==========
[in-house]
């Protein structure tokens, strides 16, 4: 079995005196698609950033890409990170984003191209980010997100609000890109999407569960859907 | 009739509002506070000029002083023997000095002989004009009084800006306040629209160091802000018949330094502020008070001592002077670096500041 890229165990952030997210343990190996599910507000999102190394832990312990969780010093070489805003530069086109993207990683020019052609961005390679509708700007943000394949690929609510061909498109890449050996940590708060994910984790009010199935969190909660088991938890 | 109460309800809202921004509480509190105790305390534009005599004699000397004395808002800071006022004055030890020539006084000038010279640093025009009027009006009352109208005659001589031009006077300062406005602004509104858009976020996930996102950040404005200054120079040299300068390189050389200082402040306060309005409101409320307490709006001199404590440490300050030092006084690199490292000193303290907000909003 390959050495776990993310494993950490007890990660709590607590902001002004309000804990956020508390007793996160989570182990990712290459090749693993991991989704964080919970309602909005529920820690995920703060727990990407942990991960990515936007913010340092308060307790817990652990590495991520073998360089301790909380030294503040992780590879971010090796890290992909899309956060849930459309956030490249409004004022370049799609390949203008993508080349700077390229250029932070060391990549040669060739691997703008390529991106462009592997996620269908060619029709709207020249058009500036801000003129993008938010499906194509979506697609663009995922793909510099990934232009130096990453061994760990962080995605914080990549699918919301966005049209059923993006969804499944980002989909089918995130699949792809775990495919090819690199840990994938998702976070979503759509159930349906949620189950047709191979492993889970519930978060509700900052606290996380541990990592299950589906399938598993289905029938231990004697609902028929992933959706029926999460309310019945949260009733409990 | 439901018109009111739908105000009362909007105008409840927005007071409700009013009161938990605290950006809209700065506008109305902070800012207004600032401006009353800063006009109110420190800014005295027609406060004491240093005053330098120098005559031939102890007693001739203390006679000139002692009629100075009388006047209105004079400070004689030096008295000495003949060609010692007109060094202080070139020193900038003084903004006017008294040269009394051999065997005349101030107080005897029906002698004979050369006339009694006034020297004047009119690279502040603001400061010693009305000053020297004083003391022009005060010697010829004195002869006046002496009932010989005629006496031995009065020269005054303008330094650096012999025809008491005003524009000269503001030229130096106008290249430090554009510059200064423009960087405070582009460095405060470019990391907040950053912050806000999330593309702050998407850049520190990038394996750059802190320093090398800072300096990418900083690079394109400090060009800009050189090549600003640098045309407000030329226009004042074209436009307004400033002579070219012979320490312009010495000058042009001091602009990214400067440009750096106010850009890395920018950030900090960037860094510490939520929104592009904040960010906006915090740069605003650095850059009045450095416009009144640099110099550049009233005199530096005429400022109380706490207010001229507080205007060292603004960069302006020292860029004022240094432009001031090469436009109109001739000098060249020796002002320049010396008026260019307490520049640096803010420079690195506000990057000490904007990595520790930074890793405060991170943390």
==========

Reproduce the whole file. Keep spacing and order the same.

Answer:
[in-house]
């Protein structure tokens, strides 16, 4: 079995005196698609950033890409990170984003191209980010997100609000890109999407569960859907 | 009739509002506070000029002083023997000095002989004009009084800006306040629209160091802000018949330094502020008070001592002077670096500041 890229165990952030997210343990190996599910507000999102190394832990312990969780010093070489805003530069086109993207990683020019052609961005390679509708700007943000394949690929609510061909498109890449050996940590708060994910984790009010199935969190909660088991938890 | 109460309800809202921004509480509190105790305390534009005599004699000397004395808002800071006022004055030890020539006084000038010279640093025009009027009006009352109208005659001589031009006077300062406005602004509104858009976020996930996102950040404005200054120079040299300068390189050389200082402040306060309005409101409320307490709006001199404590440490300050030092006084690199490292000193303290907000909003 390959050495776990993310494993950490007890990660709590607590902001002004309000804990956020508390007793996160989570182990990712290459090749693993991991989704964080919970309602909005529920820690995920703060727990990407942990991960990515936007913010340092308060307790817990652990590495991520073998360089301790909380030294503040992780590879971010090796890290992909899309956060849930459309956030490249409004004022370049799609390949203008993508080349700077390229250029932070060391990549040669060739691997703008390529991106462009592997996620269908060619029709709207020249058009500036801000003129993008938010499906194509979506697609663009995922793909510099990934232009130096990453061994760990962080995605914080990549699918919301966005049209059923993006969804499944980002989909089918995130699949792809775990495919090819690199840990994938998702976070979503759509159930349906949620189950047709191979492993889970519930978060509700900052606290996380541990990592299950589906399938598993289905029938231990004697609902028929992933959706029926999460309310019945949260009733409990 | 439901018109009111739908105000009362909007105008409840927005007071409700009013009161938990605290950006809209700065506008109305902070800012207004600032401006009353800063006009109110420190800014005295027609406060004491240093005053330098120098005559031939102890007693001739203390006679000139002692009629100075009388006047209105004079400070004689030096008295000495003949060609010692007109060094202080070139020193900038003084903004006017008294040269009394051999065997005349101030107080005897029906002698004979050369006339009694006034020297004047009119690279502040603001400061010693009305000053020297004083003391022009005060010697010829004195002869006046002496009932010989005629006496031995009065020269005054303008330094650096012999025809008491005003524009000269503001030229130096106008290249430090554009510059200064423009960087405070582009460095405060470019990391907040950053912050806000999330593309702050998407850049520190990038394996750059802190320093090398800072300096990418900083690079394109400090060009800009050189090549600003640098045309407000030329226009004042074209436009307004400033002579070219012979320490312009010495000058042009001091602009990214400067440009750096106010850009890395920018950030900090960037860094510490939520929104592009904040960010906006915090740069605003650095850059009045450095416009009144640099110099550049009233005199530096005429400022109380706490207010001229507080205007060292603004960069302006020292860029004022240094432009001031090469436009109109001739000098060249020796002002320049010396008026260019307490520049640096803010420079690195506000990057000490904007990595520790930074890793405060991170943390």